Visual Speech Recognition Across Multiple Views

Visual Speech Recognition Across Multiple Views

Patrick Lucey (Queensland University of Technology, Australia), Gerasimos Potamianos (IBM T. J. Watson Research Center, USA) and Sridha Sridharan (Queensland University of Technology, Australia)
Copyright: © 2009 |Pages: 32
DOI: 10.4018/978-1-60566-186-5.ch010
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Abstract

It is well known that visual speech information extracted from video of the speaker’s mouth region can improve performance of automatic speech recognizers, especially their robustness to acoustic degradation. However, the vast majority of research in this area has focused on the use of frontal videos of the speaker’s face, a clearly restrictive assumption that limits the applicability of audio-visual automatic speech recognition (AVASR) technology in realistic human-computer interaction. In this chapter, the authors advance beyond the single-camera, frontal-view AVASR paradigm, investigating various important aspects of the visual speech recognition problem across multiple camera views of the speaker, expanding on their recent work. The authors base their study on an audio-visual database that contains synchronous frontal and profile views of multiple speakers, uttering connected digit strings. They first develop an appearance-based visual front-end that extracts features for frontal and profile videos in a similar fashion. Subsequently, the authors focus on three key areas concerning speech recognition based on the extracted features: (a) Comparing frontal and profile visual speech recognition performance to quantify any degradation across views; (b) Fusing the available synchronous camera views for improved recognition in scenarios where multiple views can be used; and (c) Recognizing visual speech using a single pose-invariant statistical model, regardless of camera view. In particular, for the latter, a feature normalization approach between poses is investigated. Experiments on the available database are reported in all above areas. This chapter constitutes the first comprehensive study on the subject of visual speech recognition across multiple views.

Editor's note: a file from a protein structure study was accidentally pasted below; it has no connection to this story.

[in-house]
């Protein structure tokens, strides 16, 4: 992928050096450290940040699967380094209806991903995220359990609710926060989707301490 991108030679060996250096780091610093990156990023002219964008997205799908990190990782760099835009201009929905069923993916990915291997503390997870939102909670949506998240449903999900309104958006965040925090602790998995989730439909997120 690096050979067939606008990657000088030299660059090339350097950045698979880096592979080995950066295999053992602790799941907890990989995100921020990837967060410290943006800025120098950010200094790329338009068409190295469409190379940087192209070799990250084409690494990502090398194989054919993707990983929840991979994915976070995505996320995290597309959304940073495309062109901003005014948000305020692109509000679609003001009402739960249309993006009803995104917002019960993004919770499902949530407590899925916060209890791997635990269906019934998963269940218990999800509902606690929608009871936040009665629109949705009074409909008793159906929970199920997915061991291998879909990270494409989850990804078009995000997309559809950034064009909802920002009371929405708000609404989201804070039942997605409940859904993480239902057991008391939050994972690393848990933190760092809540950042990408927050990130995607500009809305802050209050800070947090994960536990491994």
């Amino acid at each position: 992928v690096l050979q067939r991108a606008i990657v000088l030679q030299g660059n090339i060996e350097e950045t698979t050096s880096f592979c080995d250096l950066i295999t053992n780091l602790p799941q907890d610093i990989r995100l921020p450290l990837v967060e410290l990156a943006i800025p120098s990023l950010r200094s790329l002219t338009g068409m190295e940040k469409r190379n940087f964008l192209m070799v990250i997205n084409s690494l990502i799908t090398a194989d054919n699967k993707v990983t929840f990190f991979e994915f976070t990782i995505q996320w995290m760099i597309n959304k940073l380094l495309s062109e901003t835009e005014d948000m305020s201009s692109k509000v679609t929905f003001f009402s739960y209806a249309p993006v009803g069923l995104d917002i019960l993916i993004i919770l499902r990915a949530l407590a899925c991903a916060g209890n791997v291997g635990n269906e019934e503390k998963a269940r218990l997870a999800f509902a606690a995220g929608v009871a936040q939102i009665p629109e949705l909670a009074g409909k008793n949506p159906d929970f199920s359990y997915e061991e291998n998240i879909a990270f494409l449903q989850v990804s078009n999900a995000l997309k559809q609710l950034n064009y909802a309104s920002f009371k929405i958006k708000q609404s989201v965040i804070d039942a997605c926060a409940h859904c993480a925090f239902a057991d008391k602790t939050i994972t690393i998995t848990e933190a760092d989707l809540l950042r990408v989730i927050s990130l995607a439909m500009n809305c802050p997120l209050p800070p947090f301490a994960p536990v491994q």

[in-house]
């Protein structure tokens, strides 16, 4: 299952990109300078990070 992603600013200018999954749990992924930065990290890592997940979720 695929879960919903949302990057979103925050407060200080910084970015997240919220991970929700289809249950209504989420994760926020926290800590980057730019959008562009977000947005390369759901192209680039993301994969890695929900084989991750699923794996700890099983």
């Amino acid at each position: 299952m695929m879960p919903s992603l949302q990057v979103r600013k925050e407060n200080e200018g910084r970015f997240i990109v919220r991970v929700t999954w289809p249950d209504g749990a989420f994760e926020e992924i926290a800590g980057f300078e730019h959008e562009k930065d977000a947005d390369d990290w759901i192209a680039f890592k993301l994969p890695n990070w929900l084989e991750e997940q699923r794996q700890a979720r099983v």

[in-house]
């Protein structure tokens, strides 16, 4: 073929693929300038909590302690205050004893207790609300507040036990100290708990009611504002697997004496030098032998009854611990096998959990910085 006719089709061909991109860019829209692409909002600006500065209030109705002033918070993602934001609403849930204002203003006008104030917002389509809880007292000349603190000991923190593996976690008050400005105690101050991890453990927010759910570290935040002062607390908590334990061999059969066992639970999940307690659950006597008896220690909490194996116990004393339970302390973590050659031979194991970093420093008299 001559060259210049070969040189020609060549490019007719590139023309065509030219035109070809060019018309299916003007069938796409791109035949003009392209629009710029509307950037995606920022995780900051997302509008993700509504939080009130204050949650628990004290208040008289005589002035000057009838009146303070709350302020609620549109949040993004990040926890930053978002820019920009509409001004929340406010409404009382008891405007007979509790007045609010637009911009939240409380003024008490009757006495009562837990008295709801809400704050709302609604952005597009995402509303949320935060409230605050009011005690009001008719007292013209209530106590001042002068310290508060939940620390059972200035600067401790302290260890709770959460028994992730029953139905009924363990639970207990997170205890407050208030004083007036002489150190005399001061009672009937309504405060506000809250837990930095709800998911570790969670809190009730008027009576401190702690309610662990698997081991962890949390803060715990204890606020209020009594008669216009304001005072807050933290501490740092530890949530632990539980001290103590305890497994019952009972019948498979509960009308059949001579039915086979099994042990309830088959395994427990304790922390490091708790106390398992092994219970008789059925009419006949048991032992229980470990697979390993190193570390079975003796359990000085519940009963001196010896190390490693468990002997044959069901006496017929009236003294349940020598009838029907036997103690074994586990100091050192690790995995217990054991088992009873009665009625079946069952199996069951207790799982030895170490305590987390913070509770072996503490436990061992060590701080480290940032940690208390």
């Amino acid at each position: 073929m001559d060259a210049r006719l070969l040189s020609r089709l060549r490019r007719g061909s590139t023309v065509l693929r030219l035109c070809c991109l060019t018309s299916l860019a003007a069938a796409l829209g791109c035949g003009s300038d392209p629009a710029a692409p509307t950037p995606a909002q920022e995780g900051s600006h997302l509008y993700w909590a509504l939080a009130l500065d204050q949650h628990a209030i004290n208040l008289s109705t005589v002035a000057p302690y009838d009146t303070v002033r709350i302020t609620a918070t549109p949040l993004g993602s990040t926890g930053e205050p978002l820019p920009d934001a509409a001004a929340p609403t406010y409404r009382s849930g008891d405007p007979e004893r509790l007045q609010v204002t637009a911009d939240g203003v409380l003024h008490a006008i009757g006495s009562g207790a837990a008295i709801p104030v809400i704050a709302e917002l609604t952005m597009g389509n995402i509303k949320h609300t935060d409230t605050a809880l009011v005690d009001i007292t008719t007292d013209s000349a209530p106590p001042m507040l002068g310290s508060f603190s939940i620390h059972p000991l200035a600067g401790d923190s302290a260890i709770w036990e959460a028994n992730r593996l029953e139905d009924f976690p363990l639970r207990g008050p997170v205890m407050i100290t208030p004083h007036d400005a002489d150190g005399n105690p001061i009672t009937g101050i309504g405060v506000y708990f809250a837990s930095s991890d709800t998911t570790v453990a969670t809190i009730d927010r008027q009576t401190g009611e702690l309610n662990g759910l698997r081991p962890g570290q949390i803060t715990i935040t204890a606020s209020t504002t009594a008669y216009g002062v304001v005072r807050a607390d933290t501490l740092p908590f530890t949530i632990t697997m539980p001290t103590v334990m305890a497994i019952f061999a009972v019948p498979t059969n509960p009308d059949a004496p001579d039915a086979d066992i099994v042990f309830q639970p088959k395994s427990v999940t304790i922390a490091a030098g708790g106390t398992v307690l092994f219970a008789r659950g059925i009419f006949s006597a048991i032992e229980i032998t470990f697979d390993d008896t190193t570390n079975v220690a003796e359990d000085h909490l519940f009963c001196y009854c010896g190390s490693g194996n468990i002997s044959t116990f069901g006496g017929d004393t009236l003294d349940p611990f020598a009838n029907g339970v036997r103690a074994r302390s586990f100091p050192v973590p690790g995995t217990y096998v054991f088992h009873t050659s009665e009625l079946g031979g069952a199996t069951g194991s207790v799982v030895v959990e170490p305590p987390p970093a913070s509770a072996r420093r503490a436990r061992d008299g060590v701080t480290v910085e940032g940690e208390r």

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Introduction

Recent algorithmic advances in the field of automatic speech recognition (ASR) together with progress in technologies such as speech synthesis, natural language understanding, and dialog modeling have allowed deployment of many automatic systems for human-computer interaction. Of course, these systems require highly accurate ASR to achieve successful task completion and user satisfaction. Although this in general is attainable in relatively quiet environments and for low- to medium-complexity recognition tasks, ASR performance degrades significantly in noisy acoustic environments, especially under conditions mismatched to training data (Junqua, 2000).